Fort Worth angler Tom Pennington doesn’t like to run many miles offshore in his 26-foot Mako when the weather isn’t perfect.
Because of his smaller boat, Pennington feels he is limited by the conditions on where he can fish. When the weather is rough and Pennington decides to stay closer to shore, he goes to his plan B — trolling around anchored ships several miles offshore.
“When I can’t run 30-50 miles off of Port Aransas, I end up at the ships,” he said. “It is the best plan B in the Gulf. We target kingfish and most of the ships are within 9 miles of the jetty.
“It really opens it up to a lot of boats.”
Pennington said along with great fishing, targeting ships is an easy way to get people offshore.
“It is a great way to expose people to offshore fishing,” he said. “There is no 2- to 3-hour run to the fishing grounds.”
Pennington trolls with a number of baits, including artificials and live bait.
“We either troll with a variety of baits or freeline cigar minnows, ribbonfish or sardines down the side of the big boat,” he said.
Ships stay anchored off the Texas coast year-round, although there is no set schedule for when various ships will be there or for how long.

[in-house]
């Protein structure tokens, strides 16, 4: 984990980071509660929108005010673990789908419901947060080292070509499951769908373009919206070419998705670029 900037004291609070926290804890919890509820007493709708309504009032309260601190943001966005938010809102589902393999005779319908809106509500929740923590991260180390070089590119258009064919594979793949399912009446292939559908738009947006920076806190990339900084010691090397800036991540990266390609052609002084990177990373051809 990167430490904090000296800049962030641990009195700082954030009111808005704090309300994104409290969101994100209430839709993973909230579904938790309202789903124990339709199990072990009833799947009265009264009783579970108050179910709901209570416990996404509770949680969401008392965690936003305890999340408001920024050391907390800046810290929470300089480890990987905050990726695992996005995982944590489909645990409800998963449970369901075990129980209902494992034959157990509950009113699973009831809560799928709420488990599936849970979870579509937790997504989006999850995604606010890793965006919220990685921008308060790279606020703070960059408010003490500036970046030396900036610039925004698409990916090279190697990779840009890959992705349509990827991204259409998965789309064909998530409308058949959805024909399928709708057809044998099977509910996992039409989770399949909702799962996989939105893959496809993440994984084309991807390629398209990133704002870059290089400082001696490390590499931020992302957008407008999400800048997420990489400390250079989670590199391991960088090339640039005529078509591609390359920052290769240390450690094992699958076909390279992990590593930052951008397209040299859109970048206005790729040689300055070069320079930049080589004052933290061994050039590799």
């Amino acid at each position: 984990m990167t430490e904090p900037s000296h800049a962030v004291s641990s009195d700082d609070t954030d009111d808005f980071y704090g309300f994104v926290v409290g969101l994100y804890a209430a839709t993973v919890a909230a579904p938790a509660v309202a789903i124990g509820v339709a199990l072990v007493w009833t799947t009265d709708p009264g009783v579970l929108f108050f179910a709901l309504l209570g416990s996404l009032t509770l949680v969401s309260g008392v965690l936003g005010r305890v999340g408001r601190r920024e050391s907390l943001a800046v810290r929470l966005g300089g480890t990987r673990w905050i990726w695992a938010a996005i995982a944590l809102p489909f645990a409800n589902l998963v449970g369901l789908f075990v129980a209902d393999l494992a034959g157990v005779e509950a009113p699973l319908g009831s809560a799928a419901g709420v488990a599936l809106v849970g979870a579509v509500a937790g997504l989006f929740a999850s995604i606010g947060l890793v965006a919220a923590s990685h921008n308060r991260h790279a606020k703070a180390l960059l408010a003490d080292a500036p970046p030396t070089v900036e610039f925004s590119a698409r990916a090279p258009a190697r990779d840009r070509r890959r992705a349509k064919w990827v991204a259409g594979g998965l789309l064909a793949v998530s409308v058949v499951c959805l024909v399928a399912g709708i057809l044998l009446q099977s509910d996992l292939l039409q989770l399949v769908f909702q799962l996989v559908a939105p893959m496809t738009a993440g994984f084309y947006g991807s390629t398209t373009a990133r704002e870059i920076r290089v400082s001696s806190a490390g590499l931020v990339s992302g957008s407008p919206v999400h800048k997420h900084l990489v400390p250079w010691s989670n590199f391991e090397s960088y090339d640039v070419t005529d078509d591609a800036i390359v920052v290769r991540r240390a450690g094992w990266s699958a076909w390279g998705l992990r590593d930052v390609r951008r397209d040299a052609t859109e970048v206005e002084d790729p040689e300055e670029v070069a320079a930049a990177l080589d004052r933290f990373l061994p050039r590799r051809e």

“I’ve fished multiple days around the same ship,” Pennington said. “We have been catching kings, ling and every so often there are reports of sailfish. But the sailfish action seems to only happen when an influx of the blue water from Mexico comes close.
“There is just something magical about being offshore.”
A company that keys on ships this time of year is Bill Busters along the midcoast. According to Freda Greene, a longtime first mate and wife of Capt. Reese Greene, the boats key in on anchored ships this time of year for a variety of species, including ling, kingfish and sharks.
“We generally look on our radar and find boats that are either anchored or shrimp boats that are moving,” Greene said. “But a trick is to stick around the boats when they start to cull their catch. That is the best time.
“You can get right on the fish.”
Greene said if a boat has been anchored for a long time, the fishing will be tougher, but kings and ling can still be caught.
“Right now we are targeting kings,” she said.
According to Christina Bujaucius, public relations head for the Galveston Port Authority, there is no law about how close fishing boats can troll next to anchored ships. There is no set schedule for the time ships are anchored offshore, but many ports have ships coming in and out daily, providing angling opportunities.